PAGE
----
Using a hair dryer to warm up the skin as well as the sealing washer really helps the adhesion. After 18 months of trying other systems, I found this one the best and most comfortable. I routinely change every six days with no problems during the wear time.
Free samples can be obtained from Cymed. I recommend them highly. Their motto is "Life Without Limitations"
Reply by Kimbaby57, on Mon Apr 08, 2013 9:51 am
I've found it's very important to figure out WHY you are leaking.... there are two kinds of leaks.

One is a leak between the wafer (on the bottom, next to your skin) and the other is between the wafer and the bag.  I'm assuming you have a two piece system.

For the wafer, you have to be sure your skin is clean and DRY before you apply the wafer.  Warming the wafter helps activate the adhesive.

If your skin is irritated or has broken down, use some ostomy powder, lightly dusted (brush off most) and then dap skin prep on the dusted areas.  Some people do two "layers" of this.  Powder, prep, powder, prep.   Then apply the wafer.

I'm assuming you've "sized" your wafer well... 1/8" clearance ONLY around the stoma.  Stomas aren't perfectly round, yours may be oval.  

Use the Eakin ring on your skin around the stoma.  I warm mine as well, then tuck it in snuggly around the stoma, then press the wafer over it.   Have you ever changed a faucet on a sink?   It's like "plumbers putty" between the porcelain sink and the tail piece (drain).  Same idea.  When you peel back the paper backing, smooth out any wrinkles.  

Once the wafer is on, snap on the bag.  Make sure you feel/hear a little snap.  Squeeze all around.  Then take your thumbs and press the wafter all around the stoma to make sure it's nice and snug around your skin.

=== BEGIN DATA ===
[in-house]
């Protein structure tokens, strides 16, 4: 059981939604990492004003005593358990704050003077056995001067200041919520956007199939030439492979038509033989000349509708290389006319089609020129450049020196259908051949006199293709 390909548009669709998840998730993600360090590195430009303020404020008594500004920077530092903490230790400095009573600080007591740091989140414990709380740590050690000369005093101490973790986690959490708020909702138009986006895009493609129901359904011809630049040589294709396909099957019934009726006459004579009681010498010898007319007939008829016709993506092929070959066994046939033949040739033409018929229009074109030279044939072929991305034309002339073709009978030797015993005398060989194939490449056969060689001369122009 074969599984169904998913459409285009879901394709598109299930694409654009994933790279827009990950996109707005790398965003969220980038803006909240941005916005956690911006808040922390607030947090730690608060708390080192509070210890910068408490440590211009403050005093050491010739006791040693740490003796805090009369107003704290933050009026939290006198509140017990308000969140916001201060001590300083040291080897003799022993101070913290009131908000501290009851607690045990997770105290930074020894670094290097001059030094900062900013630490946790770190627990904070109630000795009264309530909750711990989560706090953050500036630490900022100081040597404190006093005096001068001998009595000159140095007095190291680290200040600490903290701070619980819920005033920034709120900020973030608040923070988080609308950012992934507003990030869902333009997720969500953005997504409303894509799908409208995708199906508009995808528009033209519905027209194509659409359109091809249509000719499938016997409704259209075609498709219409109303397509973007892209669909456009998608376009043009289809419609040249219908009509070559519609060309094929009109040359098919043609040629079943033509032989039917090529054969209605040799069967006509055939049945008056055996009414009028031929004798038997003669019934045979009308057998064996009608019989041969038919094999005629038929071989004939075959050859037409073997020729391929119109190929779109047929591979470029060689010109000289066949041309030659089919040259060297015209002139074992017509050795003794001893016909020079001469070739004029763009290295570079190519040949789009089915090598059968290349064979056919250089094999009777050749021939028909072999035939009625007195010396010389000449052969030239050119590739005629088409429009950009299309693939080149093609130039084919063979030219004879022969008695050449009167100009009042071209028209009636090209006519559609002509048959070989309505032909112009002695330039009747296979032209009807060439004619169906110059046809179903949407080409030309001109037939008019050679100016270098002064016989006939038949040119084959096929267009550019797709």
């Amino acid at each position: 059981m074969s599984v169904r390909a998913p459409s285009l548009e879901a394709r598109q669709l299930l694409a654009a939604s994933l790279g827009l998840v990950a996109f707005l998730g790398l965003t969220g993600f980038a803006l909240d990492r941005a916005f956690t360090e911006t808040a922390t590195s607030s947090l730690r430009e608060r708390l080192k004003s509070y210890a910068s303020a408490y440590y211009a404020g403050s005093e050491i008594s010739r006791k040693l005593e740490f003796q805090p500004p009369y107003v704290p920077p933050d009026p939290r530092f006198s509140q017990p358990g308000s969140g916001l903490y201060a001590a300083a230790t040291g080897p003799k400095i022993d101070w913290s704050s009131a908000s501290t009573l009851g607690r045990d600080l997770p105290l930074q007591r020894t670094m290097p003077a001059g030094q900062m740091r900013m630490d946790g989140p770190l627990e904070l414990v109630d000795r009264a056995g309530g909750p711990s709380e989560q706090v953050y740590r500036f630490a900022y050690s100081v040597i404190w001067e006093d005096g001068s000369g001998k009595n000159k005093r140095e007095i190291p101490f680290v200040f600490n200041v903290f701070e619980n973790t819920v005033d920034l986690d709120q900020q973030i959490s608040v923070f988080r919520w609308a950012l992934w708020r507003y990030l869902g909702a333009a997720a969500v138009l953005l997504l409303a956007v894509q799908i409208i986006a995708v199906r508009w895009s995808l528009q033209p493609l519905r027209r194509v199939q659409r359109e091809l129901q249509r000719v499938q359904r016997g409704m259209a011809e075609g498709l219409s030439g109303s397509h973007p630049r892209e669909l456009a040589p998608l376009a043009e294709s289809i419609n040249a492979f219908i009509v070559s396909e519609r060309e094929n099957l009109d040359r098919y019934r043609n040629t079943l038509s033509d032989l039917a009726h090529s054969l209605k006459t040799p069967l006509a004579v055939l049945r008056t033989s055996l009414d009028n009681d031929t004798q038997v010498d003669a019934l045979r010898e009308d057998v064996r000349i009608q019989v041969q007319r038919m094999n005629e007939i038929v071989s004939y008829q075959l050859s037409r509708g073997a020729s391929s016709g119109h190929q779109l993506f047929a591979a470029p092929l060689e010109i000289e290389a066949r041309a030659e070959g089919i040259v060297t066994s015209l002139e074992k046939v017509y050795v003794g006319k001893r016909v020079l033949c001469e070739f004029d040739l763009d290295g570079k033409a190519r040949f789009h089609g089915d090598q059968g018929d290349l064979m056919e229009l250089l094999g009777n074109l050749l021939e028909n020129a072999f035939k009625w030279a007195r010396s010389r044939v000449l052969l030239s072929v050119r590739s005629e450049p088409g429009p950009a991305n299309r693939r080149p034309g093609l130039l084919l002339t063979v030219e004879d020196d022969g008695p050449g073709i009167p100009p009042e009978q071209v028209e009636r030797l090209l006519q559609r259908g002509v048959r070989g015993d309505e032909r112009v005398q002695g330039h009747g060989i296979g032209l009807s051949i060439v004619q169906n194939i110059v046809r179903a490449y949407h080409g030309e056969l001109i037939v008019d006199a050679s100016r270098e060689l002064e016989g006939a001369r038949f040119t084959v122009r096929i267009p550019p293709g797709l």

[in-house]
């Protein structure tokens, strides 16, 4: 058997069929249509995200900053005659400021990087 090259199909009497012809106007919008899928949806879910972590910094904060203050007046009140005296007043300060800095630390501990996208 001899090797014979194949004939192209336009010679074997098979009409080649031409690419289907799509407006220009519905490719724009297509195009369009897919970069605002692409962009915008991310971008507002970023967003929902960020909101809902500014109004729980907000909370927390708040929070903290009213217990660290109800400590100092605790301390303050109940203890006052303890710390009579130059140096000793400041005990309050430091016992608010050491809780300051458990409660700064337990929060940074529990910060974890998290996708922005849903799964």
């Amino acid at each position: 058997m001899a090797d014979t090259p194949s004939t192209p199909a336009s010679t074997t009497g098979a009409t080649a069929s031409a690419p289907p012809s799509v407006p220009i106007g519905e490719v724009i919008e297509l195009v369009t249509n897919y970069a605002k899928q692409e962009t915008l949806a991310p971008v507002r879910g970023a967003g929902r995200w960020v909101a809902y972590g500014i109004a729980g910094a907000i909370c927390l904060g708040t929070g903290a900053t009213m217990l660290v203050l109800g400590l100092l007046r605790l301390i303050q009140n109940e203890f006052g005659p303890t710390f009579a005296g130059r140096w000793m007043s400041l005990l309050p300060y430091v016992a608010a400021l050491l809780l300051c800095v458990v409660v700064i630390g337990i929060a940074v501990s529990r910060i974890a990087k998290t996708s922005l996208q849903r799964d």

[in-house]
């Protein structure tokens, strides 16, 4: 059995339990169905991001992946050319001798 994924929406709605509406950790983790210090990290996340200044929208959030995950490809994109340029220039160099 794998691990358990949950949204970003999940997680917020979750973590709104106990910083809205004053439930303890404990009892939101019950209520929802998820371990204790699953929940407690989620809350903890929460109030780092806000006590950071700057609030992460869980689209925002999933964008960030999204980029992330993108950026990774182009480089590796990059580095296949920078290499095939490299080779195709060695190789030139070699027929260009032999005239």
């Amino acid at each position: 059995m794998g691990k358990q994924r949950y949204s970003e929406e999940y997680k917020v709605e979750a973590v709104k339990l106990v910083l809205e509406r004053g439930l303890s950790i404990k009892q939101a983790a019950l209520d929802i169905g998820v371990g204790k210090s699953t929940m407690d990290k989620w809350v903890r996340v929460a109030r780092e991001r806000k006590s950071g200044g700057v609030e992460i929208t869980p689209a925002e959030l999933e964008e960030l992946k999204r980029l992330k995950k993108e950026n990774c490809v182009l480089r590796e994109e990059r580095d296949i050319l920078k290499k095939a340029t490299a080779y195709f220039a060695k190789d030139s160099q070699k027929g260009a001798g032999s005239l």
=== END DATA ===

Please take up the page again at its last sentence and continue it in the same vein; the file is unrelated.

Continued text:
Then put your hands over everything for at least 1 minute to warm all the adhesives and make sure everything is glued on snugly.

Do you use a belt?   This will help hold the weight of the bag up.   Make sure you empty your bag when it's no more than 1/3 full.   This will also help keep the weight of the bag down and won't pull on your skin.

These are my tips/routine.   I had skin breakdown the first week.  Then it cleared up and I've been lucky ever since.

Change your wafter 2x week, and your bag every day.  Do it in the morning before you've eaten when the the stoma is least active.

My stoma is sometimes active anyway, so I keep a 4x4 gauze pad handy, dampened with water.  I "wrap" it around my stoma like a little scarf if I'm not "ready" to apply the wafter right away after cleaning.  The scarf catches any minor leakage and keeps the skin you've carefully prepped clean and dry.  

Good luck!